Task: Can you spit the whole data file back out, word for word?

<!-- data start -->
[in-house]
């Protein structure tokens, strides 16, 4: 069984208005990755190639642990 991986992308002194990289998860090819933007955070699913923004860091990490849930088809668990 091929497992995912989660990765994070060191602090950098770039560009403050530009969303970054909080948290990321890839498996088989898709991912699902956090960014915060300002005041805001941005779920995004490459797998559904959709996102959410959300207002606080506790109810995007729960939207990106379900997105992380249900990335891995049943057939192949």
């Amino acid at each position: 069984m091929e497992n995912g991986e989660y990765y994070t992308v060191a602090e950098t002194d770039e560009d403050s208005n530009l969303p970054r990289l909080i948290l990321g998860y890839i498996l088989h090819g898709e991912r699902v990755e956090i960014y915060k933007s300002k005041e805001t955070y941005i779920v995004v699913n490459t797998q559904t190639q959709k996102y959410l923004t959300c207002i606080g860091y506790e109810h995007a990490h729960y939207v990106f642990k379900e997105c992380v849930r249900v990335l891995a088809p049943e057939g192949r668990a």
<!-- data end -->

[in-house]
């Protein structure tokens, strides 16, 4: 069984208005990755190639642990 991986992308002194990289998860090819933007955070699913923004860091990490849930088809668990 091929497992995912989660990765994070060191602090950098770039560009403050530009969303970054909080948290990321890839498996088989898709991912699902956090960014915060300002005041805001941005779920995004490459797998559904959709996102959410959300207002606080506790109810995007729960939207990106379900997105992380249900990335891995049943057939192949």
């Amino acid at each position: 069984m091929e497992n995912g991986e989660y990765y994070t992308v060191a602090e950098t002194d770039e560009d403050s208005n530009l969303p970054r990289l909080i948290l990321g998860y890839i498996l088989h090819g898709e991912r699902v990755e956090i960014y915060k933007s300002k005041e805001t955070y941005i779920v995004v699913n490459t797998q559904t190639q959709k996102y959410l923004t959300c207002i606080g860091y506790e109810h995007a990490h729960y939207v990106f642990k379900e997105c992380v849930r249900v990335l891995a088809p049943e057939g192949r668990a």